Humans have brains optimized for keeping track of complicated relationships between about 20 other people. For some time a significant percentage of our survival depended on negotiating group politics. Most of this consists of knowing:
What does X know about Y?
What is Y keeping secret from X?
What will happen if X asks for/takes Z from Y?
What will X do when it finds out Y knows about Z?
What is it like to be X?
OO doesn't model how we think. It models social interactions within groups, which is one of our talents. Treating problems and solutions as groups of social agents fits our brains like hammers fit our hands.
So those with AspergersSyndrome won't get OO?
lol. Well, they certainly won't put it in terms of 'politics'.
Oh yes. The joy of OO programming versus procedural programming is the move away from complex logic. Logic is really hard to do right, but in the procedural world, it's all you've got. And since the world of human experience that software has to fit into to be worth having is a very complicated place, procedural programming hard squared. In fact cubed, because logic is something we project onto the world, not an intrinsic feature of it. Whereas OO plugs into a suite of techniques we all already have by letting the (writers and users of the) software deal with our world of human experience via the software on something more like our own own terms.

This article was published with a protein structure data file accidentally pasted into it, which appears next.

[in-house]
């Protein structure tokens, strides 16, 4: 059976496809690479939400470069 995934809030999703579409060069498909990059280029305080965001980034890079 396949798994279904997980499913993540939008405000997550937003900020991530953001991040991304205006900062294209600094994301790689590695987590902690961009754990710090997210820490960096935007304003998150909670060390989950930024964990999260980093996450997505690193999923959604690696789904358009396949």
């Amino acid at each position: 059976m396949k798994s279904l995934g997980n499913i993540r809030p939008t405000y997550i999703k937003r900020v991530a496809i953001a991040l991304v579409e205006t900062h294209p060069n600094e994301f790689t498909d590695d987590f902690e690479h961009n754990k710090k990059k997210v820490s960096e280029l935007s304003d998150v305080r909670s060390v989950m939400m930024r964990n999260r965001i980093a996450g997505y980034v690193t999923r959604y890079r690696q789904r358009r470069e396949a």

Refuted, or at least questioned, in links below.
I think one must first define "our" before this discussion can have meaning. Does "our" refer to the programmers of software or to the target users of software? My understanding of the purpose of OO is that it tries to represent the users' view of the world. One begins with discussions with the target users. The terms used by the users become classes with the same names. The programmers are then constrained to package methods within this framework. It may be individual stylistic issues as to whether this is a more natural approach for programmers, but the intent is to provide software that better matches the users' world.
"Our" is defined as programmers. Users shouldn't be able to tell which paradigm was used to write software.
[Discussion of GraphicalProgramming moved to that page.]
See OoDoesNotFitOurMentalAbilities? for an opposing view.
See also: OoBetterModelsHumanThinkingDiscussion, PrologFitsOurMentalAbilities, RelationalAlgebraFitsOurMentalAbilities?, OoIsAnthropomorphicCategoryObjectOrientation